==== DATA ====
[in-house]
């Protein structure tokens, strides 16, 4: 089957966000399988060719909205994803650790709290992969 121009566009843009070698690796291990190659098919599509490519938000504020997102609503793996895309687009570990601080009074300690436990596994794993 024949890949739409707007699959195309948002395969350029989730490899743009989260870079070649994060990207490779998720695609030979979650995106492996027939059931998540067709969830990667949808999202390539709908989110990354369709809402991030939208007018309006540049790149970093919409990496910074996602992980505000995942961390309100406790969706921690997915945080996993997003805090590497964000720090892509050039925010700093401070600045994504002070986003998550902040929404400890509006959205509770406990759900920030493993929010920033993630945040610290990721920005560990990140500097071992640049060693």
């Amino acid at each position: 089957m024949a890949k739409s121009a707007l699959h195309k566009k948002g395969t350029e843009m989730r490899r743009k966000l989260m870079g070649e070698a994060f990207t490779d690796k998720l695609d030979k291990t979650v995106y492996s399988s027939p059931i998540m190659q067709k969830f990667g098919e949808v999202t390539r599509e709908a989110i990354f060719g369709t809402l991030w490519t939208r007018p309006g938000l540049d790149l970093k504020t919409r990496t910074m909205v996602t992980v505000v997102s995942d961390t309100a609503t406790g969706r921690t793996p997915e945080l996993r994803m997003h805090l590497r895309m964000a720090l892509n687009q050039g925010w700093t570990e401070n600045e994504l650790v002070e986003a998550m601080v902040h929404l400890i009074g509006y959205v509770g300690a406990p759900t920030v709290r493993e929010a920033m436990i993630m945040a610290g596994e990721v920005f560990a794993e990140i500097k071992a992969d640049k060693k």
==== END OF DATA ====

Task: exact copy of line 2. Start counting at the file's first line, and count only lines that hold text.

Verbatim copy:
């Protein structure tokens, strides 16, 4: 089957966000399988060719909205994803650790709290992969 121009566009843009070698690796291990190659098919599509490519938000504020997102609503793996895309687009570990601080009074300690436990596994794993 024949890949739409707007699959195309948002395969350029989730490899743009989260870079070649994060990207490779998720695609030979979650995106492996027939059931998540067709969830990667949808999202390539709908989110990354369709809402991030939208007018309006540049790149970093919409990496910074996602992980505000995942961390309100406790969706921690997915945080996993997003805090590497964000720090892509050039925010700093401070600045994504002070986003998550902040929404400890509006959205509770406990759900920030493993929010920033993630945040610290990721920005560990990140500097071992640049060693």